You must have a smart meter to participate in the Net metering Program, though you can receive a smart meter with the ‘radio off’ through a separate application process.
In the South Okanagan-Kootenay area, FortisBC operates the electrical utility. There are also five BC municipalities that have their own utilities and sell electricity directly to their customers, including New Westminster, Nelson, Grand Forks, Penticton and Summerland. Future Net Metering customers are advised to check with their utility before planning a grid tie solar energy system.
Grid Tie solar PV inverters are voltage enabled devices. This means that if there is no utility supply voltage present, the solar system will deactivate. This protects utility employees who might be working on the powerlines. The resulting scenario is that the system owner also is left without power for the full duration of the utility outage. When power is restored, the inverter will automatically reconnect and will resume solar energy production. No actions are required and there is no risk to the equipment. Conversely, there are design options and equipment that safely allow the homeowner to access energy during a utility outage. This typically includes the addition of a battery system or back-up generator.
An additional advantage unique to Tesla Powerwall is the ability to control export of excess energy from the solar array to the grid. This functionality is referred to as ‘self-consumption’, where the owner maintains control over the energy they generate by storing excess during the day, and then consuming it during the evening on a daily, cyclical basis.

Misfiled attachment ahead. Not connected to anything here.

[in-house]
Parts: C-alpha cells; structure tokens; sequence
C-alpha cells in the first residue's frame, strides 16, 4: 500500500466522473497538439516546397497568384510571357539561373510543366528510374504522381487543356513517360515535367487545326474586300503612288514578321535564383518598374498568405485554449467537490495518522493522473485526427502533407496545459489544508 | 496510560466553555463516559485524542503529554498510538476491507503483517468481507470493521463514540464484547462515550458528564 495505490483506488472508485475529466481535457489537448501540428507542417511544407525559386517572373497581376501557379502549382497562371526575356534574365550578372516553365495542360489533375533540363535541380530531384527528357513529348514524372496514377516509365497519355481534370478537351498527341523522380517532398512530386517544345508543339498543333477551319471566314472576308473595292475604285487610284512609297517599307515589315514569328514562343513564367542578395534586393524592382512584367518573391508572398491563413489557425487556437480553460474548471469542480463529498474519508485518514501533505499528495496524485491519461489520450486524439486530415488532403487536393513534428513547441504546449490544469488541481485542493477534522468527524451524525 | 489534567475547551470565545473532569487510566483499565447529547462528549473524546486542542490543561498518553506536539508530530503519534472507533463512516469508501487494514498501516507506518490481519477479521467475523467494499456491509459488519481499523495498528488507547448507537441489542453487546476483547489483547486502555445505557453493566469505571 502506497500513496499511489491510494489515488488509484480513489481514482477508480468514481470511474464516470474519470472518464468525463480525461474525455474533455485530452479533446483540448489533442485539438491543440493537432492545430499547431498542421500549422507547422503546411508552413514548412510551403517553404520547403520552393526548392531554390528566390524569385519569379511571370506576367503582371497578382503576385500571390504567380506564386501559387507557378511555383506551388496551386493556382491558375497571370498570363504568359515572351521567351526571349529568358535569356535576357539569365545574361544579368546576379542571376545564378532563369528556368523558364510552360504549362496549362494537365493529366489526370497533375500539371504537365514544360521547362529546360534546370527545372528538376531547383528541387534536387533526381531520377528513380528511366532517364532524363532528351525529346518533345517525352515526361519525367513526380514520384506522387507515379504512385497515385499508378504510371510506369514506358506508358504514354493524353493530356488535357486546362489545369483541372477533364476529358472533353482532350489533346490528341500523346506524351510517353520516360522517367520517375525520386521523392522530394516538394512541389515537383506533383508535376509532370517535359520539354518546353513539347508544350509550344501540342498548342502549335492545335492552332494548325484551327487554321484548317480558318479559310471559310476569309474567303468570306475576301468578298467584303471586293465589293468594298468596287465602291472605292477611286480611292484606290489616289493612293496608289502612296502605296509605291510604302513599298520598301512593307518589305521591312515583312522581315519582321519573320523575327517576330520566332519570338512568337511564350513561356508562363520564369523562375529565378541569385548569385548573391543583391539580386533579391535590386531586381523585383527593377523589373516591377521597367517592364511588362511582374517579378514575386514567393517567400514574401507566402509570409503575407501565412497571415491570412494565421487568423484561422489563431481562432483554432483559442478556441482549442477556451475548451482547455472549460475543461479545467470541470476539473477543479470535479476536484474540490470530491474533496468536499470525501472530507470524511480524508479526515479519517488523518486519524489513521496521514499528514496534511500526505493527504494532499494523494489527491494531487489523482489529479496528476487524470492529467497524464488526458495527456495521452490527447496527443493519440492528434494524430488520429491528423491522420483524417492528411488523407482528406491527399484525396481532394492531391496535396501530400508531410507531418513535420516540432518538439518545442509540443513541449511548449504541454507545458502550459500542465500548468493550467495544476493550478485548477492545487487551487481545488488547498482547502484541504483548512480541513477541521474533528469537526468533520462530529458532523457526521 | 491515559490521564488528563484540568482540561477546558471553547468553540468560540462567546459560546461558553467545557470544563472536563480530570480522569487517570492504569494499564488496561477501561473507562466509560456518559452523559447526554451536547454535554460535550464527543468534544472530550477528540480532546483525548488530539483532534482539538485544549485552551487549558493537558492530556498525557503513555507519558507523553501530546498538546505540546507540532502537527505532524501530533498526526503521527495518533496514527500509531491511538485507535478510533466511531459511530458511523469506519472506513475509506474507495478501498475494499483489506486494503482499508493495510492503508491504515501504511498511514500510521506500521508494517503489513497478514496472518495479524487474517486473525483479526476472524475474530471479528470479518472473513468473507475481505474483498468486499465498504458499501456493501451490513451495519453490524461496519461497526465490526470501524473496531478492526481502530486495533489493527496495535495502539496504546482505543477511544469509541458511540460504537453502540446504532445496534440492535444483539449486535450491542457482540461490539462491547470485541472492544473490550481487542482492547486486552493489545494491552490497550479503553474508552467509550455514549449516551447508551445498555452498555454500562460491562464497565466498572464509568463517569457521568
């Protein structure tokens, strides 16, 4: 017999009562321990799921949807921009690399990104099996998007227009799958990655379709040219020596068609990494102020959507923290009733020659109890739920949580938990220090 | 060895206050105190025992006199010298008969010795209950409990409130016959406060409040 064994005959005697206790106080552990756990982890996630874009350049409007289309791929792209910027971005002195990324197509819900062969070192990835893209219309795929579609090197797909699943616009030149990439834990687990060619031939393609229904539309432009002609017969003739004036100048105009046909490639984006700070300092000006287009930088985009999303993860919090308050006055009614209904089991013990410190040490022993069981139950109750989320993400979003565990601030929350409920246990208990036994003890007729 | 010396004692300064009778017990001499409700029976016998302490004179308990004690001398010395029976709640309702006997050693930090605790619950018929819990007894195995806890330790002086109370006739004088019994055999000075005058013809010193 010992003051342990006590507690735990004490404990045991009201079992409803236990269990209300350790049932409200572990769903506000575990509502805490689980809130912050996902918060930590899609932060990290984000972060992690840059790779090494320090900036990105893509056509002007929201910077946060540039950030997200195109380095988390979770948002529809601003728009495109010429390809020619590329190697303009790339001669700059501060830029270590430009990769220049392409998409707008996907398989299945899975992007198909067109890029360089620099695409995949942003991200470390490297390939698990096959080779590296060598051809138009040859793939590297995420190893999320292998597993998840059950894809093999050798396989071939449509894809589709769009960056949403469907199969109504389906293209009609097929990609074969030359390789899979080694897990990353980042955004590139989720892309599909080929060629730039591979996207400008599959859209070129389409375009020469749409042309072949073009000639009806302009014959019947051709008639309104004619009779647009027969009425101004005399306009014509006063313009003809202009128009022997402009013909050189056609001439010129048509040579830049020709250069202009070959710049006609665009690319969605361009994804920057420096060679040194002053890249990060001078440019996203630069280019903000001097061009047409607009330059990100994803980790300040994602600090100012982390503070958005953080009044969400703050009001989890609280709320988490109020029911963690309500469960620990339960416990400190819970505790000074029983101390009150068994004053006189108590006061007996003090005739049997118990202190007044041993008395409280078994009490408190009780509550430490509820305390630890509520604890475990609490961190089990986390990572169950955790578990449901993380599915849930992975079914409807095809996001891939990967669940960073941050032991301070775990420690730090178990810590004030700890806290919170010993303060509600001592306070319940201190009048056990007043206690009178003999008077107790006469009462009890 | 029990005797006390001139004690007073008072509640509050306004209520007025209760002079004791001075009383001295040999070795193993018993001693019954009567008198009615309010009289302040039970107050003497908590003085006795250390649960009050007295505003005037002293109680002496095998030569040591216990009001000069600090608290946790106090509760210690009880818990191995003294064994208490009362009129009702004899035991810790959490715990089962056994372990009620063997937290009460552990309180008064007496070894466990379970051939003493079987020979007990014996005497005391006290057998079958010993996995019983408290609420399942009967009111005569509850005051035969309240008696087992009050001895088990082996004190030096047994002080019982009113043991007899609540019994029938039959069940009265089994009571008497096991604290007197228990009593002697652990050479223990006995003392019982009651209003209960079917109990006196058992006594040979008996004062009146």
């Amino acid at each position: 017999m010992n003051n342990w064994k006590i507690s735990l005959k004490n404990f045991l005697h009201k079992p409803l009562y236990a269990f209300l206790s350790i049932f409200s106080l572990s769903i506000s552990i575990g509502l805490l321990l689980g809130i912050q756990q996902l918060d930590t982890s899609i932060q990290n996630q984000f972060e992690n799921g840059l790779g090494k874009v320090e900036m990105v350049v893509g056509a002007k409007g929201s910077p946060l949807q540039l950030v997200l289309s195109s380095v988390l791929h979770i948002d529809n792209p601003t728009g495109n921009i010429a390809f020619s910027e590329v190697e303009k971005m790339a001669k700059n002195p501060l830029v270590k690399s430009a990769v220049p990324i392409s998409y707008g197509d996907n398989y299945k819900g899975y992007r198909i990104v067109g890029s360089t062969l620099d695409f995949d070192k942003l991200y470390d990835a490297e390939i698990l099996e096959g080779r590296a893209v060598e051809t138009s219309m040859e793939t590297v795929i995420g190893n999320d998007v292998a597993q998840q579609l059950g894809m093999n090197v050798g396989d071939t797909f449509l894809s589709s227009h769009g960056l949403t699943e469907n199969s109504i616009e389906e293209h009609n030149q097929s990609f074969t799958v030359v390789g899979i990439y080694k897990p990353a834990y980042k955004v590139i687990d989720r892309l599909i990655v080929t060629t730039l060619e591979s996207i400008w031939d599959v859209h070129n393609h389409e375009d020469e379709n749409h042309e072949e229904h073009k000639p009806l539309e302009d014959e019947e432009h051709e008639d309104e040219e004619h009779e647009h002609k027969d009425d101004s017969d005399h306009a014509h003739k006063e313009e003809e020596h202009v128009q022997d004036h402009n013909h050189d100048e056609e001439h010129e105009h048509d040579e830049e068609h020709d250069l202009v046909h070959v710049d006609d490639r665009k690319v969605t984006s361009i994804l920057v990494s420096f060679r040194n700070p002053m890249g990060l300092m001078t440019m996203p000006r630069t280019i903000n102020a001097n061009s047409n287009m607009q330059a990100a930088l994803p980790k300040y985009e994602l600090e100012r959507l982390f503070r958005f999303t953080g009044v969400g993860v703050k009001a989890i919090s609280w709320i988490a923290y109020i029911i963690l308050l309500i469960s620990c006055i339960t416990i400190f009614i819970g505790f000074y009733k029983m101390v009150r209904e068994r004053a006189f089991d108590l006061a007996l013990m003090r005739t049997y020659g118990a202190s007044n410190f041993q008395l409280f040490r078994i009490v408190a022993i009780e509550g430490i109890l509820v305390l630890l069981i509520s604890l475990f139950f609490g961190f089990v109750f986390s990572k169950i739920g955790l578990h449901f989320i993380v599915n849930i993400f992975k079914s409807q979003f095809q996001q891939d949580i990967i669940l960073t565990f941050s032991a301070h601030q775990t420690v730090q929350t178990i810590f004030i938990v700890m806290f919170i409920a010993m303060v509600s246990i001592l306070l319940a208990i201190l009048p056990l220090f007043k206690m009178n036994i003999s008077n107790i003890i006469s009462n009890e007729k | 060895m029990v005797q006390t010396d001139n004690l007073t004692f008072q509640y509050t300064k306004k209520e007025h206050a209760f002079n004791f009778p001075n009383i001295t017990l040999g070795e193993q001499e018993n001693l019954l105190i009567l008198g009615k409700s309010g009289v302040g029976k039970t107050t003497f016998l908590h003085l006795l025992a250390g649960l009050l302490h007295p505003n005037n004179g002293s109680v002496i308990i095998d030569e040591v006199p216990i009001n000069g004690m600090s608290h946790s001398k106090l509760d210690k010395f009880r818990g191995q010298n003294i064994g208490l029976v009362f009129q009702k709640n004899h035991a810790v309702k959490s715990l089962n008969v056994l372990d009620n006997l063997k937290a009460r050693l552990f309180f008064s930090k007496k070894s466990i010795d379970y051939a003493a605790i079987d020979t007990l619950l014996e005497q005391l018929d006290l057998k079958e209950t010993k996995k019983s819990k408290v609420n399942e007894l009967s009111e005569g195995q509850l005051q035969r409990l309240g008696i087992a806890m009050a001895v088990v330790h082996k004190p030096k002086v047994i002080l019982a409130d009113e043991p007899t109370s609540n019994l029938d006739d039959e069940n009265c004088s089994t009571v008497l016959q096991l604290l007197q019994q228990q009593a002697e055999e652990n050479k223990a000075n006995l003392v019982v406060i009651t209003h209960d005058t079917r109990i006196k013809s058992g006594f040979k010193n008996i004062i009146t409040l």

It is important to know what goes into the price that you are quoted. Quite often the vendor providing the lowest cost will not provide the best quality products or most optimum installation.
Costs for a solar installation typically will include:
Hakai provides a written account of the costs and responsibilities covered in the quote. We can also include building/electrical permit fees, electrical drawings, net metering applications, travel expenses, monitoring equipment, and warranty support in the quote.
Hakai provides free estimates based on the above. Contact us for more information!
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In all matters relating to the consultation, design, and installation of a new solar energy system, HAKAI Energy Solutions strives to deliver the best service and support to our clients. HAKAI Energy takes the long view on business relationships; we invest in employees to keep the knowledge base growing along with every new challenge. Over the years, we’ve been able to attract some of the most experienced red seal certified electricians and NABCEP Certified Solar Installers in the business. Call on our experience to help guide your investment decision to your ultimate satisfaction. Hakai’s team is highly-qualified and trained to provide quality solar / electrical installations. We have professional affiliations such as CanSIA, BC Sustainable Energy Association, Electrical Contractors Association of BC, and North American Board of Certified Energy Practitioners.
Contact us today for more information, initial consultations are always free.